When parties are unable to voluntarily decide on where the children of the relationship should live, how often they see both parties and what is ultimately in the best interest of the child many seek an order from the Court that decides such issues. Given the significance of such an order, it is best that both parties seek separate advice from a lawyer, in order to better understand child custody laws and what avenues are available to them. In most instances, a lawyer will work with the party as to what they clearly wish for the child and the best way to go about these with the child’s best interest in mind.
In the recent case of Banks  FamCAFC 36 (12 March 2015), the Full Court has reminded parents to be realistic and clear when determining their custody rights. In Banks, the mother was a Thai national who refused to return with the 5 year old son after a trip to Thailand to visit family. The Australian father sought an injunction against the mother on her return to Australia for work, seeking for her to return the child to Australia. While the primary judged conceded the first appeal as a result of the parties failing to identify their proposed parenting orders in a clear manner to the Court, it also reflects the need for a realistic approach to interim parenting orders. When the father sought for the child to live in Australia until the matter came to trial, the Court found that this would be unrealistic given the child’s primary residence in Thailand and that the child had not seen the father in two years. However parenting orders were put in place for the father to spend unsupervised time with the child when he was in Thailand and five communications per week via electronic means. In this way, the father was able to engage his child custody rights in seeing the child as much as he wanted, while taking into account the child’s long term residence in another country and his lack of familiarity with the father. The Court in this matter focused on parenting orders that gave the child as much time with each parent through a shared responsibility arrangement, through a variety of means.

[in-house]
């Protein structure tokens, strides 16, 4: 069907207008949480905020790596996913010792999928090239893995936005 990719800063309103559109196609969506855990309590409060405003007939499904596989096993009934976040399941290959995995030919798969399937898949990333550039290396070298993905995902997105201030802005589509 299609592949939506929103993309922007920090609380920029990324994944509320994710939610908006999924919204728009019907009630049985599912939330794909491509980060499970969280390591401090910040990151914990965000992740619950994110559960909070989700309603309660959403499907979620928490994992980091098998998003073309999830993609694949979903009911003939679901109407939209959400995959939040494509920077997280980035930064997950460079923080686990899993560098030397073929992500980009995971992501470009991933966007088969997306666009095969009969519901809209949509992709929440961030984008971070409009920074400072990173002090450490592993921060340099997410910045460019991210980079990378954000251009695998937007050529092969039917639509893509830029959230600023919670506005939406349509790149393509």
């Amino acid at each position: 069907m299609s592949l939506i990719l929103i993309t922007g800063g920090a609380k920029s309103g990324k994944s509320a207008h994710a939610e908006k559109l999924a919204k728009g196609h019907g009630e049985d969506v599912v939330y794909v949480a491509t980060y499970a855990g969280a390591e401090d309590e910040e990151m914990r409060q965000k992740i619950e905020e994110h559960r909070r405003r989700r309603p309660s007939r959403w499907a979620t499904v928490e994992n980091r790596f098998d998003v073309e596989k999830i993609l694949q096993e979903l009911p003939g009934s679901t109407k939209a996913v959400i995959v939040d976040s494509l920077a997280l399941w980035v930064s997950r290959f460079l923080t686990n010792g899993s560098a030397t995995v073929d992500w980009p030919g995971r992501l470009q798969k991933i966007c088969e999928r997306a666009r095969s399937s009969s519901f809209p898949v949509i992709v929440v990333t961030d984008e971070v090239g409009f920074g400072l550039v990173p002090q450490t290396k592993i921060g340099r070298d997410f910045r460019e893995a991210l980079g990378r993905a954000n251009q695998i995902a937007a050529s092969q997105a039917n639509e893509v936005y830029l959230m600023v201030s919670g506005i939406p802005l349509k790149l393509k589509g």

Our specialist family law team can assist and advise about the best way to negotiate and reach an agreement about where your children are going to live and how much time the children will spend with the other parent which can be written up and made into an enforceable Court Order without needing a judge to decide.
Our Accredited Family Law Specialists are able to look at the best interests of your children and give you advice as to your clear wants in child custody laws.
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For advice about child custody laws contact us on 1800 300 170 or email us at firstname.lastname@example.org
Family law situations can be complex and sometimes they can involve serious issues. Information outlined is proposed to provide general guidance only. Due to the seriousness of legal matters as well as the uniqueness of your individual situation, professional advice should be sought. For advice, please contact one of our Family Lawyers.